In a tough economic climate the Narooma Oyster Festival delivered $3.4 million into the local economy and achieved a media reach of 4 billion.
The not-for-profit provided a platform to showcase NSW's own native seafood - the rock oyster - to key markets in Sydney, Canberra and regional NSW.
The 9500 festival attendees quaffed 60,000 oysters during the 16-hour festival and stallholders reported bumper sales of some of the region's best produce and beverages.
Outside the gates an additional $700,000 was spent on food, tours and retail in Narooma over the festival weekend in May.
Accommodation providers benefited from an extra night's stay versus 2022.
Most visitors booked four nights, above the state-wide average of three nights.
The majority of visitors - 82 per cent - were from outside the region, mainly Sydney, Canberra, Illawarra and Shoalhaven.
Sixty per cent of visitors were first-time festival-goers and 98 per cent said they would recommend the festival to others.
Cath Peachey, chair of Narooma Rocks, the organisation behind the festival, praised the generosity of the sponsors, community and 150 volunteers who supported the festival.
"Delivering Southern NSW's largest food and beverage event in a small town with little hard infrastructure is not for the faint hearted," she said.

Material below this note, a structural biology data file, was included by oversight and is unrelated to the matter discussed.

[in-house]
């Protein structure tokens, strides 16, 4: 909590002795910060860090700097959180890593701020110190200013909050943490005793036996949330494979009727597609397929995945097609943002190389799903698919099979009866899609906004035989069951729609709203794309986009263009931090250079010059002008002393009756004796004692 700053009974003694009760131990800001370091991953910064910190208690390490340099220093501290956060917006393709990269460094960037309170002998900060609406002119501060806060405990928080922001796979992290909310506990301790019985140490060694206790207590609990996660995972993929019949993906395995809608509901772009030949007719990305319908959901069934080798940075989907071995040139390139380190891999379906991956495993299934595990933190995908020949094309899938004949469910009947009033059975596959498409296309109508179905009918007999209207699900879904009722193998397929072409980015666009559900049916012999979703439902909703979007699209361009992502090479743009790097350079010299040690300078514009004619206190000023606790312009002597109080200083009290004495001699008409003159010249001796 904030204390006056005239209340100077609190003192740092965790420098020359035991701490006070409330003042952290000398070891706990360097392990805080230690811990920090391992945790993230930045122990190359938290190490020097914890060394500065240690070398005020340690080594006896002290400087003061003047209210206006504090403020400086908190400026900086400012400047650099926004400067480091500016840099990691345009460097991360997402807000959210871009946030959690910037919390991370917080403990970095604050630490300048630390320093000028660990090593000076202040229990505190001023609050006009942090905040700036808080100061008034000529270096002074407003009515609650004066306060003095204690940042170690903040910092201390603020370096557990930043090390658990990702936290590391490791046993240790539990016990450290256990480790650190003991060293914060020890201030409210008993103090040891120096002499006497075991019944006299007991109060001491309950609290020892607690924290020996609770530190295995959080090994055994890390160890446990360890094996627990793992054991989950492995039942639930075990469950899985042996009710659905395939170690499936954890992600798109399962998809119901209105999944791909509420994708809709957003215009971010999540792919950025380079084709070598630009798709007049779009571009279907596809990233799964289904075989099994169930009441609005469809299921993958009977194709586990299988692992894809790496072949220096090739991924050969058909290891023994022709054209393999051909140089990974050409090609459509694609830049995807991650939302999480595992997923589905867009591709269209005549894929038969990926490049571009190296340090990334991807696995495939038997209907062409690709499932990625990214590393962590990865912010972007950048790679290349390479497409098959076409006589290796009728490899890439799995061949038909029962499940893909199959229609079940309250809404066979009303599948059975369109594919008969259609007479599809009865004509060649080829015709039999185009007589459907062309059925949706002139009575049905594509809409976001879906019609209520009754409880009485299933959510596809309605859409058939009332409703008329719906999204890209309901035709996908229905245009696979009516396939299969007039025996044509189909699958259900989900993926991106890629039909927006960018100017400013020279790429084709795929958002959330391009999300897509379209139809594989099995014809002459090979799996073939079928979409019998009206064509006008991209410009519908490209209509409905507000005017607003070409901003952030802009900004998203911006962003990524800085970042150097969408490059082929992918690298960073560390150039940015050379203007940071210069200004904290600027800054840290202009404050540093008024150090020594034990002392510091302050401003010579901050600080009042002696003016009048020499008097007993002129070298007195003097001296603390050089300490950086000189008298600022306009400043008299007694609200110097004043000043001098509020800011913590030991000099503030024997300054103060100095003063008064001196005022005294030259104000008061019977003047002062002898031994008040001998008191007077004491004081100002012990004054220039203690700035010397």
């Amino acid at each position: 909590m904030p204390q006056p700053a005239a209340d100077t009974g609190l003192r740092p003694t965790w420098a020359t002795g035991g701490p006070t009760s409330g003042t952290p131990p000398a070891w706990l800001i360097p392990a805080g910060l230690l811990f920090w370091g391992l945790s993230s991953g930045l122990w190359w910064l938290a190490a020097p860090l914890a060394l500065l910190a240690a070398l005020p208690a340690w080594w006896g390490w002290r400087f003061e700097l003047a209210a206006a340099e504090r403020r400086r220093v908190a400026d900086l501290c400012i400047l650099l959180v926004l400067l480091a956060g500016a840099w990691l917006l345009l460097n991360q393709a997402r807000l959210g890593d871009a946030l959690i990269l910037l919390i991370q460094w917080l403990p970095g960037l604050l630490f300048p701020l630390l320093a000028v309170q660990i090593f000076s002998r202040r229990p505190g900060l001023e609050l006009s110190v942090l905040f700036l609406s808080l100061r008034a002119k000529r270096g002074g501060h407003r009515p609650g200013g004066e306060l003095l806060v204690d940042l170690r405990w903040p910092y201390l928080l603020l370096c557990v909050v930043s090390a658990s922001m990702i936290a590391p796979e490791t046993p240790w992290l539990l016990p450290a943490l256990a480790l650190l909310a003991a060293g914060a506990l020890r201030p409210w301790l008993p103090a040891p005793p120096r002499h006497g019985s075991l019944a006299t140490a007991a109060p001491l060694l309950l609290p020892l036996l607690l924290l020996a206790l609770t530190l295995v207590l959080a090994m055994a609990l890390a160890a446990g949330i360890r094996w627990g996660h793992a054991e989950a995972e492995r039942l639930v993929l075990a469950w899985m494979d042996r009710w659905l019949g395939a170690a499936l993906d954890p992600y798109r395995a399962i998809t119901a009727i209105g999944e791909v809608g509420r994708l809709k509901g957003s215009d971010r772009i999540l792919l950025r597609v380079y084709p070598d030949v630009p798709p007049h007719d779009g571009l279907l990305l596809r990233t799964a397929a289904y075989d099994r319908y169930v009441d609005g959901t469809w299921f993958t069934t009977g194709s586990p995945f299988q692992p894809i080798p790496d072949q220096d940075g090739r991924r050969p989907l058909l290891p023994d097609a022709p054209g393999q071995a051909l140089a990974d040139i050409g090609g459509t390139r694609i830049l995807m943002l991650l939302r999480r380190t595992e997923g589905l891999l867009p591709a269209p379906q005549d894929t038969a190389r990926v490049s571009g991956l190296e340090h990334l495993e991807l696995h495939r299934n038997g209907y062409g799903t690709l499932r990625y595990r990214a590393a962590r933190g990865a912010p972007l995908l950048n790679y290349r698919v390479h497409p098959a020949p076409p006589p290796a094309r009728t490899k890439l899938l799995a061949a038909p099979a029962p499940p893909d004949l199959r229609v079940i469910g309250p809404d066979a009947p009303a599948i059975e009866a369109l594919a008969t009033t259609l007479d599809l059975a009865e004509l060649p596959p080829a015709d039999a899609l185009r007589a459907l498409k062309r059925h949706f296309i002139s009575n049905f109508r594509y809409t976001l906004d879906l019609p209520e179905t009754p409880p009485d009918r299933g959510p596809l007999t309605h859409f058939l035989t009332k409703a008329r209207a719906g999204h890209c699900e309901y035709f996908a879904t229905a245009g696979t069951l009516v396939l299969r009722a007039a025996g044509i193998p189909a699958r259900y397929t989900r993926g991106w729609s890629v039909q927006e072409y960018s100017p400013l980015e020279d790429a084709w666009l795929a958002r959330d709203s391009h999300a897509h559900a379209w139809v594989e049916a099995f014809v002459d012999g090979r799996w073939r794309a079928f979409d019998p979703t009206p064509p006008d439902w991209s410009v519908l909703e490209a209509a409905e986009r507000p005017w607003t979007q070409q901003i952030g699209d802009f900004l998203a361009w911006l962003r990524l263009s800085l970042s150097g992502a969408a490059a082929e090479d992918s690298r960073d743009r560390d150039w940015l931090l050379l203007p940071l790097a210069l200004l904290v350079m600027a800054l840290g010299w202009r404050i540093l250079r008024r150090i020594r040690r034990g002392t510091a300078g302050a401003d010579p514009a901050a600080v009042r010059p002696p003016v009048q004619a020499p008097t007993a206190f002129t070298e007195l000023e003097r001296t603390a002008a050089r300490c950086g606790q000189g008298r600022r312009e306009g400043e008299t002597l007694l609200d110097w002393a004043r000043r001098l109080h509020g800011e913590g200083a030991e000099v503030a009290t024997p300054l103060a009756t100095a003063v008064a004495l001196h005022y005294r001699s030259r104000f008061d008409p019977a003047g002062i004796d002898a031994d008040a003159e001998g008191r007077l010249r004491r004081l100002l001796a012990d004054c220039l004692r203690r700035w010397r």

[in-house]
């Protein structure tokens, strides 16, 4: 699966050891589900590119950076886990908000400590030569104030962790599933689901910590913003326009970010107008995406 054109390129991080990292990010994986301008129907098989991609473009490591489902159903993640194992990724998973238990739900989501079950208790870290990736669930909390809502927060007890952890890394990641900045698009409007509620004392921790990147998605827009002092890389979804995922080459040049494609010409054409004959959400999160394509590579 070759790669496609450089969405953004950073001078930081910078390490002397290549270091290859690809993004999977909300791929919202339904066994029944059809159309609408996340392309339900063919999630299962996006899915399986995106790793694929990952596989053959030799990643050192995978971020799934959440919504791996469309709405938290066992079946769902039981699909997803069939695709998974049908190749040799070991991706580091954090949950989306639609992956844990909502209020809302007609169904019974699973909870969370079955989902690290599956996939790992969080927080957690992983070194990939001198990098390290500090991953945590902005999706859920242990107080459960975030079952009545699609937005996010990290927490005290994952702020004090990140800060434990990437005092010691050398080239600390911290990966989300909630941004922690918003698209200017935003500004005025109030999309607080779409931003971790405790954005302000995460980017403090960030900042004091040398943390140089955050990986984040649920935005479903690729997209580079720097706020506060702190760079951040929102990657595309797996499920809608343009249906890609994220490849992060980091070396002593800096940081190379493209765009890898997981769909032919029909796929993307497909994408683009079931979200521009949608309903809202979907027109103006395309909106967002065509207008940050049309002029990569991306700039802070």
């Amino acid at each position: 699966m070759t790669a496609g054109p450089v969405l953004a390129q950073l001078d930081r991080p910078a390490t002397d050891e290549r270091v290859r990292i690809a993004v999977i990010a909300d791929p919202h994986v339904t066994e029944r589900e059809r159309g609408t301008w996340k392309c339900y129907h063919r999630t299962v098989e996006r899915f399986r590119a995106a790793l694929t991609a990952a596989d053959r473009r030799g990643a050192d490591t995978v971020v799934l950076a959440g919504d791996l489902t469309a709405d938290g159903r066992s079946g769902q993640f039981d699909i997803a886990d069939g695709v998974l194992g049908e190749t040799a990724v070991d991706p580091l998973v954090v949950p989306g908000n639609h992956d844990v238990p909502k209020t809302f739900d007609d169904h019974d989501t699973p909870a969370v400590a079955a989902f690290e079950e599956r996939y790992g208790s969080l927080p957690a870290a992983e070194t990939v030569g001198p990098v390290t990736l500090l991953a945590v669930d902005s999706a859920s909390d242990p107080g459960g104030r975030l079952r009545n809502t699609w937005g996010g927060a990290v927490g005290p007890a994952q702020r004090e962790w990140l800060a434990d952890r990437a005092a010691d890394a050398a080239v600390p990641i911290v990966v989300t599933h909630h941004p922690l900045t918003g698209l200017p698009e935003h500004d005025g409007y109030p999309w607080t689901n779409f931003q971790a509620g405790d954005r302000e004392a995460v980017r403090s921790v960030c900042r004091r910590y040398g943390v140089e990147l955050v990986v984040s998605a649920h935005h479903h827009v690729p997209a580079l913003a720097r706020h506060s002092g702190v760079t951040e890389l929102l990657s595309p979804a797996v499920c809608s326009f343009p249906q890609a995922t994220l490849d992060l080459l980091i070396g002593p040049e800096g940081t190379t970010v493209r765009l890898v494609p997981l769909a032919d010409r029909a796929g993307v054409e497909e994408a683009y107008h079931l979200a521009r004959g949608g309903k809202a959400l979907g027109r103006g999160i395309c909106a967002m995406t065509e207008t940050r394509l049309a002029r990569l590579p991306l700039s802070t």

"Ticket prices cover about a third of the costs of putting on the event so we rely on the support of sponsors, government funding and volunteers to get us over the line and keep ticket prices as low as possible."
She said the festival's timing just before winter and the incredible media reach of 4 billion helped raise awareness that the region is a year-round destination with much to offer.
In collaboration with Eurobodalla Shire Council, 800 kilograms of oyster shells were saved from landfill, with many used in an installation by First Nations artist Megan Cope to celebrate the Sydney Opera House's 50th anniversary in September.
"Oyster farmers are a truly innovative group of people," Ms Peachey said.
"Their mindset goes beyond growing techniques and estuary care to thinking of new ways for people to experience oysters.
"Oyster Farmers Alley, the producers market and our premium experiences provide a great place for them to test those new ideas and products beyond the farm gate directly to an engaged regional, interstate and increasingly international audience."
Many celebrated chefs, national media and representatives from the food and beverage industry return year after year.
Australia's oyster shucking champion for 2023, Gerard 'Doody' Denis will soon head to the World Oyster Opening Championships in Ireland on September 23.
Ms Peachey will be there to cheer him on and progress a pitch to organisers to host the world championships in Narooma in the future.
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